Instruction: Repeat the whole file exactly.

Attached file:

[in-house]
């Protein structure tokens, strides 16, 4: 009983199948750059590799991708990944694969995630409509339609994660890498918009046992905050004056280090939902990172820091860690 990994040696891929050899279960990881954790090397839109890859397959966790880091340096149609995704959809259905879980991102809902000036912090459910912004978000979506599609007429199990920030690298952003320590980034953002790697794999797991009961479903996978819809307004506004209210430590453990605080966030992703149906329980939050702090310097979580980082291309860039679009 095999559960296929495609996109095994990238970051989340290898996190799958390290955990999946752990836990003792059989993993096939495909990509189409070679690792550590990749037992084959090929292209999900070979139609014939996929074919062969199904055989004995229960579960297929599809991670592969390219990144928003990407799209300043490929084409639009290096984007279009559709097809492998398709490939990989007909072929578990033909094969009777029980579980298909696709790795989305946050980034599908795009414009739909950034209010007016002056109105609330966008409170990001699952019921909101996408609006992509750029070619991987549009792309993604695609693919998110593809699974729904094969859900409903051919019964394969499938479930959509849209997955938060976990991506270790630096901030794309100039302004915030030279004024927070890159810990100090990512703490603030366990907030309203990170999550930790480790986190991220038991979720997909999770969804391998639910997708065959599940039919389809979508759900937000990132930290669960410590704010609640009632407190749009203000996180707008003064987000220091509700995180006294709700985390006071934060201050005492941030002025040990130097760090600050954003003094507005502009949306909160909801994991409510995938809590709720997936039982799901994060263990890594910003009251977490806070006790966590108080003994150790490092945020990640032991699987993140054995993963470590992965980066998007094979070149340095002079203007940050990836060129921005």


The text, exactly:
[in-house]
């Protein structure tokens, strides 16, 4: 009983199948750059590799991708990944694969995630409509339609994660890498918009046992905050004056280090939902990172820091860690 990994040696891929050899279960990881954790090397839109890859397959966790880091340096149609995704959809259905879980991102809902000036912090459910912004978000979506599609007429199990920030690298952003320590980034953002790697794999797991009961479903996978819809307004506004209210430590453990605080966030992703149906329980939050702090310097979580980082291309860039679009 095999559960296929495609996109095994990238970051989340290898996190799958390290955990999946752990836990003792059989993993096939495909990509189409070679690792550590990749037992084959090929292209999900070979139609014939996929074919062969199904055989004995229960579960297929599809991670592969390219990144928003990407799209300043490929084409639009290096984007279009559709097809492998398709490939990989007909072929578990033909094969009777029980579980298909696709790795989305946050980034599908795009414009739909950034209010007016002056109105609330966008409170990001699952019921909101996408609006992509750029070619991987549009792309993604695609693919998110593809699974729904094969859900409903051919019964394969499938479930959509849209997955938060976990991506270790630096901030794309100039302004915030030279004024927070890159810990100090990512703490603030366990907030309203990170999550930790480790986190991220038991979720997909999770969804391998639910997708065959599940039919389809979508759900937000990132930290669960410590704010609640009632407190749009203000996180707008003064987000220091509700995180006294709700985390006071934060201050005492941030002025040990130097760090600050954003003094507005502009949306909160909801994991409510995938809590709720997936039982799901994060263990890594910003009251977490806070006790966590108080003994150790490092945020990640032991699987993140054995993963470590992965980066998007094979070149340095002079203007940050990836060129921005």